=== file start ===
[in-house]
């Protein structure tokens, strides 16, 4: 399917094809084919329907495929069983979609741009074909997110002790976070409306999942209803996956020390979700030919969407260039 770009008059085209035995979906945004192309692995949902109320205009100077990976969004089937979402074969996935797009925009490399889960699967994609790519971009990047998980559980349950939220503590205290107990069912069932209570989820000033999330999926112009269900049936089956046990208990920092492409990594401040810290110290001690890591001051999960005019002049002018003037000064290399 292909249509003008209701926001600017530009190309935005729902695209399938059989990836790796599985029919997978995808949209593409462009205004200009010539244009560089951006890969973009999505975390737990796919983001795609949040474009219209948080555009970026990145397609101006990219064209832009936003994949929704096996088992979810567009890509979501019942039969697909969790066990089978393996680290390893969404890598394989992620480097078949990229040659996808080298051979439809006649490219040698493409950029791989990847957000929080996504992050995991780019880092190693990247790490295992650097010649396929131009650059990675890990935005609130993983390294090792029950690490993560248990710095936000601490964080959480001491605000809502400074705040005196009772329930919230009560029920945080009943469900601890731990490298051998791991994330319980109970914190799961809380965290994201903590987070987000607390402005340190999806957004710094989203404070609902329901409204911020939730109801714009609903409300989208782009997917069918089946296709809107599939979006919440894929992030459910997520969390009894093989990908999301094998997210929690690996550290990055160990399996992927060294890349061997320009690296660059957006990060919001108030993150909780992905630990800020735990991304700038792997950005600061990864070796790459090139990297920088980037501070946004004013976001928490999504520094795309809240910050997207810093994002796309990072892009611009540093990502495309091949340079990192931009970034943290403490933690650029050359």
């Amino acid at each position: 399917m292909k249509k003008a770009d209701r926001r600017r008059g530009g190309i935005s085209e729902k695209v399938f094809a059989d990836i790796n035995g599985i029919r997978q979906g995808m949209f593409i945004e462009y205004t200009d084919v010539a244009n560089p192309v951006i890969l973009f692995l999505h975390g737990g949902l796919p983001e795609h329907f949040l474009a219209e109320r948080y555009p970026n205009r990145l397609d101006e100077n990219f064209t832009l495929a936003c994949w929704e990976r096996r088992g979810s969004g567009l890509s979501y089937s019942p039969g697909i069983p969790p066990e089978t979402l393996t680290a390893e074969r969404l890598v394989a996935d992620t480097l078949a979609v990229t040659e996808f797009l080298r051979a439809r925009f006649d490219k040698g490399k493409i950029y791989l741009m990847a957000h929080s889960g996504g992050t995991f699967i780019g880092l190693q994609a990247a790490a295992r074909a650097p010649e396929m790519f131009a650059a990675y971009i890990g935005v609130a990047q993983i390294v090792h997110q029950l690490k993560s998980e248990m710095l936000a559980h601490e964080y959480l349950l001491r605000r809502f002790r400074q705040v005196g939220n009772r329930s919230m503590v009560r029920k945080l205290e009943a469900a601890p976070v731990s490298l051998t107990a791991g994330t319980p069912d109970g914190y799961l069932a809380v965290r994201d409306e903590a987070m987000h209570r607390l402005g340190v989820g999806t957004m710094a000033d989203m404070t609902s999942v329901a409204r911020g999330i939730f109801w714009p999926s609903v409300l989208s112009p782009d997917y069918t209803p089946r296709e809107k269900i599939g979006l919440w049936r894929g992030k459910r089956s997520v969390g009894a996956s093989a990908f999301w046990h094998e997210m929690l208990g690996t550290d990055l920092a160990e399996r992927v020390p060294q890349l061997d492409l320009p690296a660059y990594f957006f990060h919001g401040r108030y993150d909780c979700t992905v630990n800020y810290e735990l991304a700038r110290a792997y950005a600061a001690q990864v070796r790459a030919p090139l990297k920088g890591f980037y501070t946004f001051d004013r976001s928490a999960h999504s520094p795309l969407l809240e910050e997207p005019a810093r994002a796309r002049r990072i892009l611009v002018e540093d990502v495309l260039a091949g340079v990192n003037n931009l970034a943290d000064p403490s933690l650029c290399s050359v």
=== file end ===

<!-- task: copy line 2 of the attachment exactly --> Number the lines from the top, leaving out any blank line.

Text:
């Protein structure tokens, strides 16, 4: 399917094809084919329907495929069983979609741009074909997110002790976070409306999942209803996956020390979700030919969407260039 770009008059085209035995979906945004192309692995949902109320205009100077990976969004089937979402074969996935797009925009490399889960699967994609790519971009990047998980559980349950939220503590205290107990069912069932209570989820000033999330999926112009269900049936089956046990208990920092492409990594401040810290110290001690890591001051999960005019002049002018003037000064290399 292909249509003008209701926001600017530009190309935005729902695209399938059989990836790796599985029919997978995808949209593409462009205004200009010539244009560089951006890969973009999505975390737990796919983001795609949040474009219209948080555009970026990145397609101006990219064209832009936003994949929704096996088992979810567009890509979501019942039969697909969790066990089978393996680290390893969404890598394989992620480097078949990229040659996808080298051979439809006649490219040698493409950029791989990847957000929080996504992050995991780019880092190693990247790490295992650097010649396929131009650059990675890990935005609130993983390294090792029950690490993560248990710095936000601490964080959480001491605000809502400074705040005196009772329930919230009560029920945080009943469900601890731990490298051998791991994330319980109970914190799961809380965290994201903590987070987000607390402005340190999806957004710094989203404070609902329901409204911020939730109801714009609903409300989208782009997917069918089946296709809107599939979006919440894929992030459910997520969390009894093989990908999301094998997210929690690996550290990055160990399996992927060294890349061997320009690296660059957006990060919001108030993150909780992905630990800020735990991304700038792997950005600061990864070796790459090139990297920088980037501070946004004013976001928490999504520094795309809240910050997207810093994002796309990072892009611009540093990502495309091949340079990192931009970034943290403490933690650029050359």